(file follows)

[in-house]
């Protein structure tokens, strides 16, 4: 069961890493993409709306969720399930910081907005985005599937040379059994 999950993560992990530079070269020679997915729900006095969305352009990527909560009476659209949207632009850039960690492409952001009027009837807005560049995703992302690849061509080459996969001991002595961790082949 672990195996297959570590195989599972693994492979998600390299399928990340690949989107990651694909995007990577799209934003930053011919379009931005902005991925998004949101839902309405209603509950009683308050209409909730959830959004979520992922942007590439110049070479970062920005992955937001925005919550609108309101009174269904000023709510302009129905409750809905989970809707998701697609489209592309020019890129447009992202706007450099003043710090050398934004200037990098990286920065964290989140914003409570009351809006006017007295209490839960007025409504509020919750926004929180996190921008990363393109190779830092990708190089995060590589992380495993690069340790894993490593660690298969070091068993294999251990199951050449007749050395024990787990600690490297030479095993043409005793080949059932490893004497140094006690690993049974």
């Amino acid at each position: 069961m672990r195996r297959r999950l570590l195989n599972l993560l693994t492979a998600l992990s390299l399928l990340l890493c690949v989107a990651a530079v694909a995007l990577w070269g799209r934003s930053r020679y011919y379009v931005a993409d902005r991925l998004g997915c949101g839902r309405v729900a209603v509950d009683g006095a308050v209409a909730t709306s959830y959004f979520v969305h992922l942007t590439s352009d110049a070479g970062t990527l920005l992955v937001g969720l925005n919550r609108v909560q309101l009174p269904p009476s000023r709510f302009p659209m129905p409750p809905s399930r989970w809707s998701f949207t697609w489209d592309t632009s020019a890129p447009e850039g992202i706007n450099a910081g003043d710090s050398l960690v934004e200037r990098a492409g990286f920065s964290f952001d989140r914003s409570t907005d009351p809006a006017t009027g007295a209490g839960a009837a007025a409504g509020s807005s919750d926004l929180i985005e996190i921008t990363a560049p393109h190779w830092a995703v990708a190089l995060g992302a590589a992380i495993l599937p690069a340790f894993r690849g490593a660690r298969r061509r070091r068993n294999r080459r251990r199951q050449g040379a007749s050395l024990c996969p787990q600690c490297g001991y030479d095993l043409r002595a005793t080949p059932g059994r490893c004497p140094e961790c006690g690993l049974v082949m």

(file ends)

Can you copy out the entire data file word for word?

[in-house]
């Protein structure tokens, strides 16, 4: 069961890493993409709306969720399930910081907005985005599937040379059994 999950993560992990530079070269020679997915729900006095969305352009990527909560009476659209949207632009850039960690492409952001009027009837807005560049995703992302690849061509080459996969001991002595961790082949 672990195996297959570590195989599972693994492979998600390299399928990340690949989107990651694909995007990577799209934003930053011919379009931005902005991925998004949101839902309405209603509950009683308050209409909730959830959004979520992922942007590439110049070479970062920005992955937001925005919550609108309101009174269904000023709510302009129905409750809905989970809707998701697609489209592309020019890129447009992202706007450099003043710090050398934004200037990098990286920065964290989140914003409570009351809006006017007295209490839960007025409504509020919750926004929180996190921008990363393109190779830092990708190089995060590589992380495993690069340790894993490593660690298969070091068993294999251990199951050449007749050395024990787990600690490297030479095993043409005793080949059932490893004497140094006690690993049974």
């Amino acid at each position: 069961m672990r195996r297959r999950l570590l195989n599972l993560l693994t492979a998600l992990s390299l399928l990340l890493c690949v989107a990651a530079v694909a995007l990577w070269g799209r934003s930053r020679y011919y379009v931005a993409d902005r991925l998004g997915c949101g839902r309405v729900a209603v509950d009683g006095a308050v209409a909730t709306s959830y959004f979520v969305h992922l942007t590439s352009d110049a070479g970062t990527l920005l992955v937001g969720l925005n919550r609108v909560q309101l009174p269904p009476s000023r709510f302009p659209m129905p409750p809905s399930r989970w809707s998701f949207t697609w489209d592309t632009s020019a890129p447009e850039g992202i706007n450099a910081g003043d710090s050398l960690v934004e200037r990098a492409g990286f920065s964290f952001d989140r914003s409570t907005d009351p809006a006017t009027g007295a209490g839960a009837a007025a409504g509020s807005s919750d926004l929180i985005e996190i921008t990363a560049p393109h190779w830092a995703v990708a190089l995060g992302a590589a992380i495993l599937p690069a340790f894993r690849g490593a660690r298969r061509r070091r068993n294999r080459r251990r199951q050449g040379a007749s050395l024990c996969p787990q600690c490297g001991y030479d095993l043409r002595a005793t080949p059932g059994r490893c004497p140094e961790c006690g690993l049974v082949m």